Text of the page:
1. Steals the toiletries, even the no-name ones: Because what if you run out of shampoo or conditioner at home and can't get to the drugstore before your next shower? Also, because deep down you're a hoarder.
2. Pays $4 for a candy bar: Especially after long flights. Damn you, Snickers. And Kit Kat, too.
3. Walks around naked: Why not? So long as we're not doing sex acts in front of the High Line, it's more than ok to walk around naked in our room. And so long as the curtains are closed.
Hotel Fees / Hotel Tips / Lists / → All Tags
In addition to the resort fees that have been a topic of late, more often we’re seeing little charges on our hotel bills or hearing of people being nickel-and-dimed for services they feel should be included in the hotel rate. The Federal Trade Commission has recently sent a letter to some hotels, warning them to disclose all fees in the total hotel price.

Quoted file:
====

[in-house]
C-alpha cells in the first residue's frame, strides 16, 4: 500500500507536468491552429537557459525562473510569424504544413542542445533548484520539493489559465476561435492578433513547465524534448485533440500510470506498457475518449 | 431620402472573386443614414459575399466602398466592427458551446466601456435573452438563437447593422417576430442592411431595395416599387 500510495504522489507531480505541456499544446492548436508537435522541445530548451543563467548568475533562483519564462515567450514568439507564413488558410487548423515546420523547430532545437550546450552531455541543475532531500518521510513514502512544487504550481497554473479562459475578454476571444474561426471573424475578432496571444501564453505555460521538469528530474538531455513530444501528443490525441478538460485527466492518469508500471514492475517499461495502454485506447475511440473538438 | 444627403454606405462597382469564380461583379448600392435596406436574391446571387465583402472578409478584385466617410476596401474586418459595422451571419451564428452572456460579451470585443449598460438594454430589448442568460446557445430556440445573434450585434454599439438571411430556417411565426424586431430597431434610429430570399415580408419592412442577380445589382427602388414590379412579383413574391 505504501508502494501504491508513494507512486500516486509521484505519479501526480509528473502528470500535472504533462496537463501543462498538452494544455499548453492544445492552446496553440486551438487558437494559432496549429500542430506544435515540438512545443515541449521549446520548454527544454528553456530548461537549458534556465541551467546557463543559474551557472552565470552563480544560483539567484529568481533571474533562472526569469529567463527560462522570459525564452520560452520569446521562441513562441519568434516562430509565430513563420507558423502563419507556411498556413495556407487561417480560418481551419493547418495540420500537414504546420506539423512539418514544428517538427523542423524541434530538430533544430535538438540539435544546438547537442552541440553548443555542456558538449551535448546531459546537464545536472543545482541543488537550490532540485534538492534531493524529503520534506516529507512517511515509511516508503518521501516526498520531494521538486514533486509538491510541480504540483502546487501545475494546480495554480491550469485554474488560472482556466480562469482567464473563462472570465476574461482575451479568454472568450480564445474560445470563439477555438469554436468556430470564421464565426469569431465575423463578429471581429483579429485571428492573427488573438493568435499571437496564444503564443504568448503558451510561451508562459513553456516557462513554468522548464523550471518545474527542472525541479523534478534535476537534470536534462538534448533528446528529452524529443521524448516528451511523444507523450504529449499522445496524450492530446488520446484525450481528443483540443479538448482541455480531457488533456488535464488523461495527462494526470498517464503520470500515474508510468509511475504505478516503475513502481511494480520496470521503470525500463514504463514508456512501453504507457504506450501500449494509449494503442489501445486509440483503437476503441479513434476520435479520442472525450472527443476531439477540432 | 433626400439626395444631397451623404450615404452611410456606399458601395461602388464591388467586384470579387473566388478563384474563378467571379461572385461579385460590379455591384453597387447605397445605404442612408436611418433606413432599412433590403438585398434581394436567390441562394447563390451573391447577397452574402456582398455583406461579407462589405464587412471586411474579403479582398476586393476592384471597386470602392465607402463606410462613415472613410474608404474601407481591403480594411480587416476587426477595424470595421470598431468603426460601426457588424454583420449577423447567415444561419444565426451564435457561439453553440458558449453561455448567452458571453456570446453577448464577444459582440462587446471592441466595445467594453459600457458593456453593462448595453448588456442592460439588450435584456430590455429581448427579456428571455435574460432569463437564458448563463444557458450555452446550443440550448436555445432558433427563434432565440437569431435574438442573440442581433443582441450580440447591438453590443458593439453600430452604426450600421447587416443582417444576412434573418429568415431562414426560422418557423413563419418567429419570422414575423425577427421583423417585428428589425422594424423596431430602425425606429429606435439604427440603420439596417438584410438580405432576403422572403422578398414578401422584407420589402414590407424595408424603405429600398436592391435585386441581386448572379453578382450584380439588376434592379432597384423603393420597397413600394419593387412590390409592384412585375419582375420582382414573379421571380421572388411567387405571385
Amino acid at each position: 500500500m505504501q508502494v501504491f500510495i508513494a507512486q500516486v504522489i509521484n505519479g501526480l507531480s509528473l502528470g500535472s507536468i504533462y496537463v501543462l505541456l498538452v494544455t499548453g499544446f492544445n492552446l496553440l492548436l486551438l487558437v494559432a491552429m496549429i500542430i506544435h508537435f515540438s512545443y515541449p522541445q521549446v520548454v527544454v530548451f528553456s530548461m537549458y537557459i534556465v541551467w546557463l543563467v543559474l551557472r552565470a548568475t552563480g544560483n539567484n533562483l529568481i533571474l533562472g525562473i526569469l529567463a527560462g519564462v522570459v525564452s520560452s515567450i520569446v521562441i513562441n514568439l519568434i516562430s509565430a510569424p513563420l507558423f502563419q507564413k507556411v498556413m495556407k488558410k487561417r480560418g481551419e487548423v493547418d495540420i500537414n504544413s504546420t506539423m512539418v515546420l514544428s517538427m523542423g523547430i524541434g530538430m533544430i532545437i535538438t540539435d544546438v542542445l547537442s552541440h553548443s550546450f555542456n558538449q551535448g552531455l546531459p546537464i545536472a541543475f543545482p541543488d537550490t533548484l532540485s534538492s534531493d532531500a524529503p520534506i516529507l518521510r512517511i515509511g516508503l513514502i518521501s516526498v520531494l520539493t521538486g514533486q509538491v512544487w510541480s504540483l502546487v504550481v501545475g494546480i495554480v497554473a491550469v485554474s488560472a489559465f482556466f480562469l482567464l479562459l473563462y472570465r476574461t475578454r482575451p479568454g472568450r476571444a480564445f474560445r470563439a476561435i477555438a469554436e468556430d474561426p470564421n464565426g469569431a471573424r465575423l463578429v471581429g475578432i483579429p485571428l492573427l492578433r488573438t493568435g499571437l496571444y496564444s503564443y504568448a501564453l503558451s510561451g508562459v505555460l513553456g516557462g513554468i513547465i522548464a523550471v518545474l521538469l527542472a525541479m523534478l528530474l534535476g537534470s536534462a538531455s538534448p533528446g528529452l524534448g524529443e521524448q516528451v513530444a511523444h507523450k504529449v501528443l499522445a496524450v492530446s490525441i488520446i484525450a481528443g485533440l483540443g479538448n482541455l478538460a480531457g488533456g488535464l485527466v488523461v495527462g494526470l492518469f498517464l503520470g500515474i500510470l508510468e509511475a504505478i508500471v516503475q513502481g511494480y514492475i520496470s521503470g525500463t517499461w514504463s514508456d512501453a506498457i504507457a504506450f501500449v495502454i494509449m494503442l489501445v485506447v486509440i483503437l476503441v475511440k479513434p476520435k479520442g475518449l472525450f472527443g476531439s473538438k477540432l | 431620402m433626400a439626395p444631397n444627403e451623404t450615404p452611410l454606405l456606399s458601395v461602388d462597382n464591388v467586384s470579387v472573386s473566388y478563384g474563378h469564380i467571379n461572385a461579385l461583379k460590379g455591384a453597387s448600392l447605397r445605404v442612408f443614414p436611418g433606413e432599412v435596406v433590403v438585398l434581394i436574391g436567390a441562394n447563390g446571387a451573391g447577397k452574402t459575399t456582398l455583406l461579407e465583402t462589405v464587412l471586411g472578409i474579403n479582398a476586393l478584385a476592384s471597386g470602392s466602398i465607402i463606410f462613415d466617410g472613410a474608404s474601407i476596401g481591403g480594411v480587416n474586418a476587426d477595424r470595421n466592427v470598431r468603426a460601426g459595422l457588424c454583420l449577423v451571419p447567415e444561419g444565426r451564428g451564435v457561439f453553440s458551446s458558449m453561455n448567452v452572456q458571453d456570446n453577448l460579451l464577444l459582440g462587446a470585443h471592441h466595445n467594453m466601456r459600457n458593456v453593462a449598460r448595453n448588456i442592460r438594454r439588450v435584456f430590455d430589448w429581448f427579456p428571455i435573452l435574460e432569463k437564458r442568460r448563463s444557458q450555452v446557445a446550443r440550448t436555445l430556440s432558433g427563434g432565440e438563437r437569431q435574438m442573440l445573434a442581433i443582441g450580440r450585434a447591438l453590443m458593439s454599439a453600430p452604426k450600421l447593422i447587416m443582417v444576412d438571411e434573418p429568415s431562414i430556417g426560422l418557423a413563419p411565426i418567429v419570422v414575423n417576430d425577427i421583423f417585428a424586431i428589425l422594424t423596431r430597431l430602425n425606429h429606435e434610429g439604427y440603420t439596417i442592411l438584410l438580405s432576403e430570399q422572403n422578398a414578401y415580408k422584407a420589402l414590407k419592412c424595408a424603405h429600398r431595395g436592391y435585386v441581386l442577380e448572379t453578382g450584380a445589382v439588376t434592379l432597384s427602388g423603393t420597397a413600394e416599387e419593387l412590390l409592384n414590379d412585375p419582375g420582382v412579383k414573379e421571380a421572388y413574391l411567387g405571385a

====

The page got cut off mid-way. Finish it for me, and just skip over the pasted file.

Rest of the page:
Here’s some of the more finer print charges you should be on the look-out for:
Bedside Water: Oh, you think that bottle of water at turndown is to quench your middle-of-the night the thirst? Sure it is, to the tune of $7. Take a look a pic above. The bottle was turned so we didn’t see the price sticker until the morning (we’d come in pretty late night before) and had already taken a swig. Bam! And it tasted like regular tap water to boot!
Early departure fee: Some hotels will charge you if you have reserved for a certain amount of days and decide to check-out early. They’ve already counted on that revenue and need to make it up if you’ve changed your mind.